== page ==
We have ensured that our catering contractor, Aramark, provides health options in the staff canteens including reducing salt levels in food, using semi skimmed milk, lowering fat content and vegetarian options;
Our two largest sites (London and Sheffield) have a gym available to all staff and all sites have exercise or well-being classes such as aerobics or yoga with the exception of Darlington (one of our smaller sites) where there was insufficient demand.
As the programme of work on SCBD develops, the Department of Health will be working across all of Government to ensure the programme joins up to promote maximum impact. DoH is leading the implementation for this initiative as part of its cross-Government commitment to deliver the public health White Paper Choosing Health.
Jim Cousins: To ask the Secretary of State for Education and Skills where potential students in 2006-07 can obtain a full account of what bursaries are available at each higher education institution. 
Bill Rammell: Students can find out about the bursaries available in the 2006/07 academic year through the UCAS website at http://www.ucas.com/. The website allows students to compare bursaries across subjects and at different institutions.
Mr. Wills: To ask the Secretary of State for Education and Skills what estimate he has made of the number of mathematics graduates required as teachers in each year between 2006-07 and 2010-11. [73923 ]
Jim Knight: There are 2,350 available initial teacher training places for conventional courses for mathematics in 2006/07 and the indicative number of places for 2007/08 is 2,350. In 2004/05 (the latest year for which final figures are available), an additional 560 people were recruited to train as mathematics teachers on employment based routes, and we expect to recruit similar numbers in the next few years.
Places for 2008/09 onwards have not yet been decided, but will take into account the latest available information on recruitment, teachers leaving and returning to the profession and vacancy rates. The Government aim that by 2014 95 per cent. of mathematics lessons will be delivered by a mathematics specialist.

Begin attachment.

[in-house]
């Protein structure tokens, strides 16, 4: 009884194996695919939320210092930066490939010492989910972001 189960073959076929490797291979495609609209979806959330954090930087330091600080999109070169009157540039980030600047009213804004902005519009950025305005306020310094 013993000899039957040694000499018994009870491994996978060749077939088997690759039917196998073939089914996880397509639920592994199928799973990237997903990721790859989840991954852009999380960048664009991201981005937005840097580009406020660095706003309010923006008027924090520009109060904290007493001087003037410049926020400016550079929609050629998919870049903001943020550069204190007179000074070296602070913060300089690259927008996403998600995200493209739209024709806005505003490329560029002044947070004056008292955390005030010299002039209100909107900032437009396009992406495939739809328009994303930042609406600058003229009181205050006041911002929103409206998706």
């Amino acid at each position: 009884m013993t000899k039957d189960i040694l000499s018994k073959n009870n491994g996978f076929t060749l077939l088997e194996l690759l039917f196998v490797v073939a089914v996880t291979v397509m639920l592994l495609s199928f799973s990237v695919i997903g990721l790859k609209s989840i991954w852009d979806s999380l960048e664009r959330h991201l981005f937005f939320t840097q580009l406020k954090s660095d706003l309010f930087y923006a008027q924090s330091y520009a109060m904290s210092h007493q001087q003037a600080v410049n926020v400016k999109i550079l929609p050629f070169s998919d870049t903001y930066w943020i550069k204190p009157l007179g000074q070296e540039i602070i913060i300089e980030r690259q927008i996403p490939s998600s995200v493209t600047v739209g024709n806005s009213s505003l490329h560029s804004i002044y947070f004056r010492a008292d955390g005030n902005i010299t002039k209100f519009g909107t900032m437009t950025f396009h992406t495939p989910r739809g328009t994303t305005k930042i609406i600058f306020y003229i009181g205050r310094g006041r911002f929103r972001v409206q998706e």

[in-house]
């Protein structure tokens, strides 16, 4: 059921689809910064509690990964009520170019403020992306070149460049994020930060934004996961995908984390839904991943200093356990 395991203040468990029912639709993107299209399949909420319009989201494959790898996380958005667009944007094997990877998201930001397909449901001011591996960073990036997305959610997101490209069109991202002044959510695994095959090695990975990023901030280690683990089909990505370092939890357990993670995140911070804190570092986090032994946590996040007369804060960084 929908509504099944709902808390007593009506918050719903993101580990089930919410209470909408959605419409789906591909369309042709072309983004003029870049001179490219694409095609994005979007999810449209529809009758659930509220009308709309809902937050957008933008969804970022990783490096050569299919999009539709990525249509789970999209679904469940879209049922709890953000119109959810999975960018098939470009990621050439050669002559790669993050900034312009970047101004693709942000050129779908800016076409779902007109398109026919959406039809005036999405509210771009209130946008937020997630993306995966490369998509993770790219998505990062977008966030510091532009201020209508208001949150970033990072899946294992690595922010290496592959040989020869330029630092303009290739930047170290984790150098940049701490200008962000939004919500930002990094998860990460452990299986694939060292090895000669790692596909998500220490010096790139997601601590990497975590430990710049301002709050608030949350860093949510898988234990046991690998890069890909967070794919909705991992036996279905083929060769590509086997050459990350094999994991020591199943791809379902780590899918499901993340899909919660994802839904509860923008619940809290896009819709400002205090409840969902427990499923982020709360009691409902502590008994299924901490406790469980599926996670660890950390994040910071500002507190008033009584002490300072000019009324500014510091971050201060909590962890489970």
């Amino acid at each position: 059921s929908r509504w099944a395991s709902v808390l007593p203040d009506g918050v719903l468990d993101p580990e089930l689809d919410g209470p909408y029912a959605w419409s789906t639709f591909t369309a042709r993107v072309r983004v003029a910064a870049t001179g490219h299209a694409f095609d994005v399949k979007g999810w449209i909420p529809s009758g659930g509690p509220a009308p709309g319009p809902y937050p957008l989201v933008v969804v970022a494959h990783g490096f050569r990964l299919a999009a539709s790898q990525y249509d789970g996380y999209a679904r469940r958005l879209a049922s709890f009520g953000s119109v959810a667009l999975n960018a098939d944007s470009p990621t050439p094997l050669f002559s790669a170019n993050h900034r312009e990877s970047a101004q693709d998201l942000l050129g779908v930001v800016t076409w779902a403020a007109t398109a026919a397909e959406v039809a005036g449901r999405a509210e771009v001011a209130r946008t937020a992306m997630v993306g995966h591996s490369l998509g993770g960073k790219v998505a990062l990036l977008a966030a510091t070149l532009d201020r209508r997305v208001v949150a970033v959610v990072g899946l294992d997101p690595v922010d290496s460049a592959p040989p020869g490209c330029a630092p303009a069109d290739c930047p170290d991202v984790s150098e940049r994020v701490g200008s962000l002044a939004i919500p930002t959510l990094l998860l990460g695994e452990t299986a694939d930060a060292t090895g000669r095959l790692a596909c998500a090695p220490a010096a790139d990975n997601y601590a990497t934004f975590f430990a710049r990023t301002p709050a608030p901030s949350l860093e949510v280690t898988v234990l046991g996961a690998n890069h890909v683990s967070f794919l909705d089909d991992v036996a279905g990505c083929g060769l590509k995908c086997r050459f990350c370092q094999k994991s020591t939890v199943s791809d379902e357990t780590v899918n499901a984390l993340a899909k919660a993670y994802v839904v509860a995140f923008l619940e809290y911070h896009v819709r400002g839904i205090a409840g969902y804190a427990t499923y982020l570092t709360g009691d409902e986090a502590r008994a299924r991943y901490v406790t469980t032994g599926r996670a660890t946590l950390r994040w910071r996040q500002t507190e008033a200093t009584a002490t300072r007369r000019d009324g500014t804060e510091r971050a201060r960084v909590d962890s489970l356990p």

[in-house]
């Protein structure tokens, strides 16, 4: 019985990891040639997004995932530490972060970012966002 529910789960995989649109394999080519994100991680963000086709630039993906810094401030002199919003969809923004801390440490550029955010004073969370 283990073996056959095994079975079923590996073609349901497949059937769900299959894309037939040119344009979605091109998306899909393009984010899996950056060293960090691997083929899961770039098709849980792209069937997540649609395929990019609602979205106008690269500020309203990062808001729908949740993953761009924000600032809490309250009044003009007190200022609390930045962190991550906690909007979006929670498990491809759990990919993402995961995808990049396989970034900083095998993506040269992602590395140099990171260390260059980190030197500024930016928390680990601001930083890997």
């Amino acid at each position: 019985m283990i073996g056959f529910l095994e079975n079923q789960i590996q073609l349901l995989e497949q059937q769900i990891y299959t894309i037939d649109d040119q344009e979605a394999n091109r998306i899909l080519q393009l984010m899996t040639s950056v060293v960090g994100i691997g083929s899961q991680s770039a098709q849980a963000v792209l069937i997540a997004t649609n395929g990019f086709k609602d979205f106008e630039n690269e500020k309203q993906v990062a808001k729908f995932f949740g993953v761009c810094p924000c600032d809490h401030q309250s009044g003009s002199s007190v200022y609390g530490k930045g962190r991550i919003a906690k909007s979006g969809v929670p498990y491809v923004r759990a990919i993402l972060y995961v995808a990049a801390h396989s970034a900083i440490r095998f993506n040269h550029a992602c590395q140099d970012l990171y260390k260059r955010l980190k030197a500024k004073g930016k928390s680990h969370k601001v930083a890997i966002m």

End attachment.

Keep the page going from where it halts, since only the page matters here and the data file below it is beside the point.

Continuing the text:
Mrs. Moon: To ask the Secretary of State for Education and Skills how many placements were available in 2005 in universities in England to study medicine; how many applications were made for such placements from (a) overseas students and (b) British students; and how many places were given to (i) overseas students and (ii) British students. 
Bill Rammell: The available information is given in the following two tables. The planned and actual intakes of UK and overseas students are determined independently. An increase in overseas students does not affect the number of places available for UK students.
|Applicants through UCAS to pre-clinical medicine courses at UK institutions, 2005 entry|
|Domicile||Applicants( 1)||Accepted applicants|
|(1) Figures only include students where the majority of their applications are to medicine courses. Source: UCAS annual datasets.|
|Planned intake and actual intake to UK medical schools, 2005/6|
|(1) Planned intake numbers for UK institutions, split by domicile, are not held centrally. In 2005/6, the planned intake at English institutions was 6,078 of which 5,621 were for home students and 457 for overseas students. Actual intake at English institutions in 2005/06 was 6,298 of which 5,872 were home students and 426 were overseas. (2) Intake figures for 2005/6 are provisional until November 2006. (3) Home and EU domiciles cannot be separated in the return as both pay the same fees. (4) Includes students from the Isle of Man and the Channel Islands as they do not pay home fees. Source: HEFCE's medicine and dentistry return.|
Joan Walley: To ask the Secretary of State for Education and Skills pursuant to the answer of 23 May 2006, Official Report, column 1716W, when the new Vetting and Barring Scheme will take effect; and what interim safeguards he will require in respect of children in childrens establishments and schools and receiving childrens services.